By: Sophie Brams
Most people know New Orleans as a great place to grab a bite to eat and millions of visitors flock to the city each year to experience the culinary culture.
In 2019, Sucre, a high end dessert company known for its mirror-glaze king cake and unique gelato flavors officially closed its doors after twelve years. The company, which had been one of the greatest success stories in Post-Katrina New Orleans seemed to have crumbled overnight. Without so much as an explanation, all three stores were closed and a notice was posted on the website. Sweets lovers across the state were left to wonder what had happened. While rumors have swirled around about the abrupt closure, the most likely explanation comes on the heels of a bankruptcy filing. The company profits just weren’t outweighing the costs.
Sucre is one of the examples of a beloved New Orleans institution that just couldn’t seem to survive. In 2018, an analysis conducted by the New Orleans Advocate newspaper found that there were 1,216 restaurants just in Orleans Parish alone. About half of those are full-service restaurants and the other half is made up of fast food and counter restaurants and bars that also serve food. Despite the booming tourism industry, the rate of restaurant failure is famously high in New Orleans.
Ian McNulty has been covering the New Orleans food scene for many years, taking on the trends and culture surrounding the city’s renowned dining scene. He highlighted the three key questions a restauranteur needs to ask themselves before opening up their doors to the public.
“How are they going to stand out? How are they going to fit in with the bigger picture? And three, the nitty-gritty of where they are,” he said.
Now it may seem that those first two questions are contradictory, but McNulty added that it is important to consider how to distinguish a restaurant as different, while still fitting in with the overall food landscape of the area.
When it comes to location, a restaurant needs to cater to the needs of that specific population. Restaurants near college campuses in the city, like Tulane and Loyola, are typically successful if they are focused on value: providing quality food at a low price. On the other hand, in a neighborhood like Lakeview, restaurants are more likely to succeed if they provide a family-friendly atmosphere.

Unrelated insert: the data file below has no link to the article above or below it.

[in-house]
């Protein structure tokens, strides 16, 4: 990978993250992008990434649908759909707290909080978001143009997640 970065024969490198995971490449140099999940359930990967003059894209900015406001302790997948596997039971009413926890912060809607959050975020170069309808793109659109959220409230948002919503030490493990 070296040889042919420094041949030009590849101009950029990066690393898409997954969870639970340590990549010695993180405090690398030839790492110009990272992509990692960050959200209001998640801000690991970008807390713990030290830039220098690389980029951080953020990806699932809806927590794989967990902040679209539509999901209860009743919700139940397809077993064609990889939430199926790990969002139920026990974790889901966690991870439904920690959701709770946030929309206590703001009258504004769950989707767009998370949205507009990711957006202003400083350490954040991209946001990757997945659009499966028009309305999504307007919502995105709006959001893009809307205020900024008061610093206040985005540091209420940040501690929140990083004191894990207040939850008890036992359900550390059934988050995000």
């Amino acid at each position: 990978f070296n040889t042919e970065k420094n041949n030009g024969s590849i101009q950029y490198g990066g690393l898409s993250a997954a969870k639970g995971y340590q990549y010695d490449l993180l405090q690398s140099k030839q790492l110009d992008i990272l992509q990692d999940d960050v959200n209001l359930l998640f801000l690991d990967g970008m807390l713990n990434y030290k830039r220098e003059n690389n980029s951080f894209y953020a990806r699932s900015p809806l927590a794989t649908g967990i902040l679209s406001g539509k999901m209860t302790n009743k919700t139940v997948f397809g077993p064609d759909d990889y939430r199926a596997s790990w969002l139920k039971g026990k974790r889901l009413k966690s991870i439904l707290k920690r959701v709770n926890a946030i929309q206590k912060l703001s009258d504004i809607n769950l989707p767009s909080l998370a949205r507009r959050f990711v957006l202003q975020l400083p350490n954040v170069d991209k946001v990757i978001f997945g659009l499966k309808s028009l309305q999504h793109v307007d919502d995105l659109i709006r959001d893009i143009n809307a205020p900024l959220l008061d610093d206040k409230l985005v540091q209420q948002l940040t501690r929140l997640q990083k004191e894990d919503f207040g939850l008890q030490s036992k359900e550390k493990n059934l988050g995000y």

But, not every restaurant that steps onto the scene will last. Most will fold within a year or two of opening their doors. Without a proper plan in place, McNulty said restaurants won’t be able to make it.
“One of the things I see a lot is that restaurants will open without enough resources to sustain themselves through the beginning and through some possible rough patches.”
He adds that restaurant owners should be wary of assuming their place will be the “next viral trend and that everyone will come flocking to their doors.”
So when it comes to restaurant success, it may be less about the food and more about the logistics.
“Sometimes you see restaurants that look like great ideas, have a really talented chef, and the location looks good too and they’re closed within less than a year because they didn’t budget right or have enough resources behind them to carry the restaurant.”
Still, if everything goes right during fall, winter, and spring, there’s still another hurdle to jump. As June rolls around and the city begins to heat up, tourism begins to cool down. The number of visitors to the city decreases significantly posing a threat to restaurants both old and new. The ‘Summer Slowdown’ as it is commonly known can spell trouble for the usually bustling restaurant scene.
“The most likely time for them [restaurants] to close is either right before summer because they know they aren’t going to make it or at the very tail end of summer because they thought they were going to make it and they were wrong,” McNulty said.
This was the case for Superfood Bar, a popular Vegan spot on Magazine Street that closed in late September of 2019. Once a destination where customers could get their fix of raw, vegan, and gluten-free food in the form of smoothies, salads, wraps, and cold-pressed juices, the small cafe shut its doors after nine years.
But McNulty reassured that hope isn’t lost for those who want to break into the restaurant business.
“It’s a business that has a lot of passion behind it and in this town, it has a customer base of people who are very, very interested in it and who will come out and give places a shot.”